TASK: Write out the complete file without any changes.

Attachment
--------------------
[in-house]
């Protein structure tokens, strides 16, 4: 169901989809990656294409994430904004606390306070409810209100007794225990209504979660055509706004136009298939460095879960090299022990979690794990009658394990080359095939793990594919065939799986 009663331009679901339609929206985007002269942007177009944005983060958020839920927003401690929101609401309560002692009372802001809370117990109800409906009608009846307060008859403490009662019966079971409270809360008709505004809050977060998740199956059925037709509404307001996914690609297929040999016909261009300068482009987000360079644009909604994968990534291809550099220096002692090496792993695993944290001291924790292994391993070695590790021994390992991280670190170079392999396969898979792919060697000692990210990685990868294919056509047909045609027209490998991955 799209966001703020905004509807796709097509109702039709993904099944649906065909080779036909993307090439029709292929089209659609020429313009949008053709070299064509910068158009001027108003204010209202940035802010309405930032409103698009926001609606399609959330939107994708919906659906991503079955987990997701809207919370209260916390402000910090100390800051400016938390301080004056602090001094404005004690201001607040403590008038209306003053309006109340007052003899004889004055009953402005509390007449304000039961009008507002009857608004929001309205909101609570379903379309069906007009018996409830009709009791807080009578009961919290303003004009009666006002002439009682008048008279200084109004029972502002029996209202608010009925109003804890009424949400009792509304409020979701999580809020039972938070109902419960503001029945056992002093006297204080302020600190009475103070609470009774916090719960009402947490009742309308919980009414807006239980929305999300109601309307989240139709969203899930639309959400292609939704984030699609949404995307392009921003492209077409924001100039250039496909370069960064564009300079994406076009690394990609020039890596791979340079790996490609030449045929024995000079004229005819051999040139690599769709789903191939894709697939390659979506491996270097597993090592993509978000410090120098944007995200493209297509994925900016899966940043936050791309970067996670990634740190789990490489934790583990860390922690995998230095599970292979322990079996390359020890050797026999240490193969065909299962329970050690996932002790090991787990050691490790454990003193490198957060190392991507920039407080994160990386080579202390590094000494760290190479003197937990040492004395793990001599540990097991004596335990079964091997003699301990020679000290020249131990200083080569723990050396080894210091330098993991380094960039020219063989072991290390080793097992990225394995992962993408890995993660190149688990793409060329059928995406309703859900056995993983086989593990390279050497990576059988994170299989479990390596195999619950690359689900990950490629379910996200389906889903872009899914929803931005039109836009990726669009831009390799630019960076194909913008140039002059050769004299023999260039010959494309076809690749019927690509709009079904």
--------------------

[in-house]
């Protein structure tokens, strides 16, 4: 169901989809990656294409994430904004606390306070409810209100007794225990209504979660055509706004136009298939460095879960090299022990979690794990009658394990080359095939793990594919065939799986 009663331009679901339609929206985007002269942007177009944005983060958020839920927003401690929101609401309560002692009372802001809370117990109800409906009608009846307060008859403490009662019966079971409270809360008709505004809050977060998740199956059925037709509404307001996914690609297929040999016909261009300068482009987000360079644009909604994968990534291809550099220096002692090496792993695993944290001291924790292994391993070695590790021994390992991280670190170079392999396969898979792919060697000692990210990685990868294919056509047909045609027209490998991955 799209966001703020905004509807796709097509109702039709993904099944649906065909080779036909993307090439029709292929089209659609020429313009949008053709070299064509910068158009001027108003204010209202940035802010309405930032409103698009926001609606399609959330939107994708919906659906991503079955987990997701809207919370209260916390402000910090100390800051400016938390301080004056602090001094404005004690201001607040403590008038209306003053309006109340007052003899004889004055009953402005509390007449304000039961009008507002009857608004929001309205909101609570379903379309069906007009018996409830009709009791807080009578009961919290303003004009009666006002002439009682008048008279200084109004029972502002029996209202608010009925109003804890009424949400009792509304409020979701999580809020039972938070109902419960503001029945056992002093006297204080302020600190009475103070609470009774916090719960009402947490009742309308919980009414807006239980929305999300109601309307989240139709969203899930639309959400292609939704984030699609949404995307392009921003492209077409924001100039250039496909370069960064564009300079994406076009690394990609020039890596791979340079790996490609030449045929024995000079004229005819051999040139690599769709789903191939894709697939390659979506491996270097597993090592993509978000410090120098944007995200493209297509994925900016899966940043936050791309970067996670990634740190789990490489934790583990860390922690995998230095599970292979322990079996390359020890050797026999240490193969065909299962329970050690996932002790090991787990050691490790454990003193490198957060190392991507920039407080994160990386080579202390590094000494760290190479003197937990040492004395793990001599540990097991004596335990079964091997003699301990020679000290020249131990200083080569723990050396080894210091330098993991380094960039020219063989072991290390080793097992990225394995992962993408890995993660190149688990793409060329059928995406309703859900056995993983086989593990390279050497990576059988994170299989479990390596195999619950690359689900990950490629379910996200389906889903872009899914929803931005039109836009990726669009831009390799630019960076194909913008140039002059050769004299023999260039010959494309076809690749019927690509709009079904």